Stokes said he wants artists in Baltimore to have affordable housing, but not in buildings like the Bell Foundry, which he called "very, very, very dangerous."
Robert Stokes Sr., of no relation, who will replace Carl Stokes on the City Council on Thursday, said he also had concerns, saying the Bell Foundry "could have blown up" due to the lack of ventilation.
"That's a major concern about safety, not just for them but for the community, the people who are living in that area," he said.
He also said he supports the arts and affordable housing, and that "everybody should sit down together" to figure out a solution to the Bell Foundry's closing.
Tenants of the building seemed too busy to think of the future on Tuesday, working in drizzle and rain to move their belongings — tables, drum kits, a box spring — to double-parked trucks and vans.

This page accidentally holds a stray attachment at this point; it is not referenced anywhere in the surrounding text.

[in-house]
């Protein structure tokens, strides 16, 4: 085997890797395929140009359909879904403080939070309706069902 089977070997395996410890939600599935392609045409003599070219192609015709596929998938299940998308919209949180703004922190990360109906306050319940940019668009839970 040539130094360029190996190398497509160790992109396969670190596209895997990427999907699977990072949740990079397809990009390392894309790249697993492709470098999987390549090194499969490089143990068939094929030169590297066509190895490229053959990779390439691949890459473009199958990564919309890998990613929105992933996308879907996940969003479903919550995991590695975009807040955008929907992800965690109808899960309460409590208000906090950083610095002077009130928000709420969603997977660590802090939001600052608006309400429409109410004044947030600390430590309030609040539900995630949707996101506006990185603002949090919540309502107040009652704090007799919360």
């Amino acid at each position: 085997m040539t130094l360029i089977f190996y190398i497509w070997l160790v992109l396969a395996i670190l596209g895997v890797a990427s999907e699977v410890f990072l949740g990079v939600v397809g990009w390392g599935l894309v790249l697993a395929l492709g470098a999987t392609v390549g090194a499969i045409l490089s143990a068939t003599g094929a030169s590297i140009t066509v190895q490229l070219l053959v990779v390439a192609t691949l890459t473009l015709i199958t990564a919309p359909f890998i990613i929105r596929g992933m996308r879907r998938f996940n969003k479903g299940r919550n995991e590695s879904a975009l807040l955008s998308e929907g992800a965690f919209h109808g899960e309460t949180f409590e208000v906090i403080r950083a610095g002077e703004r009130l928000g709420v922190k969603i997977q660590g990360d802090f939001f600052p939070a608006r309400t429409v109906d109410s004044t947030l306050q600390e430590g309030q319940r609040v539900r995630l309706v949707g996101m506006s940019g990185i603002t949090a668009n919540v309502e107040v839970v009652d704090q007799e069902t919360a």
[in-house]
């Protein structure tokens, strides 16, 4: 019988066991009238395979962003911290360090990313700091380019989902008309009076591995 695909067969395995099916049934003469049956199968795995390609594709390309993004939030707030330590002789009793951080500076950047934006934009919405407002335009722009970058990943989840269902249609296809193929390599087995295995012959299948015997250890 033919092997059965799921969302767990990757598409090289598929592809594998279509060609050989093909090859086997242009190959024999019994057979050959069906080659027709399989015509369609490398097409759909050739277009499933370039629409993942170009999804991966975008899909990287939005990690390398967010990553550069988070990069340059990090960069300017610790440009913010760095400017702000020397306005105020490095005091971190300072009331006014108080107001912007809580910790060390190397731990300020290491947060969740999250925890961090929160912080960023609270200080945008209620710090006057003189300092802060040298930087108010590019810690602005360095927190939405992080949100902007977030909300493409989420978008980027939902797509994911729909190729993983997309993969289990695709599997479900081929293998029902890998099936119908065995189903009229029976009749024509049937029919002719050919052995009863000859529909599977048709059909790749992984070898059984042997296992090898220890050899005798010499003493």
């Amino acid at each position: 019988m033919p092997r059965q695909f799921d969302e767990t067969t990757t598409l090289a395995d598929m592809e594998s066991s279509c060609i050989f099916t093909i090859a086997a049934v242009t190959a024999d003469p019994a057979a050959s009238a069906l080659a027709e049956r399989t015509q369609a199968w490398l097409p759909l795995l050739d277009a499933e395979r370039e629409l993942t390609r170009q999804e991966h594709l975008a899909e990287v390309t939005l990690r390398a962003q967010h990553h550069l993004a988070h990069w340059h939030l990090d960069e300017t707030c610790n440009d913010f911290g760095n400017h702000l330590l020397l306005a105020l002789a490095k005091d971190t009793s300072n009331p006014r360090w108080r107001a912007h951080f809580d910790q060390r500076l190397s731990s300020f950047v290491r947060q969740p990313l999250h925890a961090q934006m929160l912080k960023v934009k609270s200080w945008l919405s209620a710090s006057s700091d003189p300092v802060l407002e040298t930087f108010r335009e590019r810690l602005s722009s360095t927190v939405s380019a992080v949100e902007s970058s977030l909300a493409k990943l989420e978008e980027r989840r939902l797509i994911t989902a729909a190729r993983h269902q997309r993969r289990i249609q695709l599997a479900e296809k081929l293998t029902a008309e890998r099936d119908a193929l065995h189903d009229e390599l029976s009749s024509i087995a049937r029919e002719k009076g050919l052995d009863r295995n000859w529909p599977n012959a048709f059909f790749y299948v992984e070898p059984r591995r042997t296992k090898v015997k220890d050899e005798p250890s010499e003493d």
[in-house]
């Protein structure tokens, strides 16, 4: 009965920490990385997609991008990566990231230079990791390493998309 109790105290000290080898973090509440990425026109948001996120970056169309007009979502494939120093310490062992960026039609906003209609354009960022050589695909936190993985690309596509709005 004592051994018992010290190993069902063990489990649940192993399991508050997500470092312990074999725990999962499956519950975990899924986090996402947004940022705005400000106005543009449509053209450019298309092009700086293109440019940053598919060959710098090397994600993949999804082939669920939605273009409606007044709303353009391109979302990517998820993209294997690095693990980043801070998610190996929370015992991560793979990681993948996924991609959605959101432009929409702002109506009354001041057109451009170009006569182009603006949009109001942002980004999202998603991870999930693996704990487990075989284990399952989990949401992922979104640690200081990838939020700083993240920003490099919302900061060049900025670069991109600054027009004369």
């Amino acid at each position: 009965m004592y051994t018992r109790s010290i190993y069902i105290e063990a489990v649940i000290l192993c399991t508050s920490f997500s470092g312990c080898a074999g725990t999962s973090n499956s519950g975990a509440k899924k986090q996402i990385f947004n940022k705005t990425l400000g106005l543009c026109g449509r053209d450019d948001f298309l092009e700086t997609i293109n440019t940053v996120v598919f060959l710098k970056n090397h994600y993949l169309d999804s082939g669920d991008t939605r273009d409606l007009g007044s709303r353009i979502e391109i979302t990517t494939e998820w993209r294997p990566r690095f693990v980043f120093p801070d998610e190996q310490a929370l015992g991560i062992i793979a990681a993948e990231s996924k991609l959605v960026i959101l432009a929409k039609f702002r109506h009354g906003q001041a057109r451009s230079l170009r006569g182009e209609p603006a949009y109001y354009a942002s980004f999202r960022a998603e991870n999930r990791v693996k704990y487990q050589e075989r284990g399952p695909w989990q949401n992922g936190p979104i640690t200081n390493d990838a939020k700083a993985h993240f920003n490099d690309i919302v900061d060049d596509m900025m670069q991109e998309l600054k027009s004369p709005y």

Musician and tenant Jesse Briata said the shock and disappointment of the city's decision to evict the tenants remained fresh as he prepared to move his things to a friend's house temporarily.
"It was just the most inclusive space, the most legitimately [do-it-yourself] space that really tried to give voice to people that didn't necessarily have a voice," he said. "Luckily, there's a really solid support network of DIY people, different spaces and such."
Supporters set up canopies to block the rain and a table filled with homemade food, fruit and coffee. By Tuesday night, they had also raised nearly $15,000 in donations online for the displaced tenants.
Jana Hunter, lead singer of the Baltimore band Lower Dens, was not a tenant of the Bell Foundry but showed up in the morning to help. A Texas native, Hunter said Baltimore's arts scene was the biggest reason she moved here, and a huge reason Baltimore's arts and music culture is known around the world.
"People have a conception of what an arts community is supposed to look like so they can sell it, but this is where art comes from," Hunter said. "This is why the city has developed a reputation that it has. These are the people that provide that. … If the city wants to capitalize on that reputation and capitalize on these folks' efforts, then they need to work with them and not punish them for something that's not their fault at all."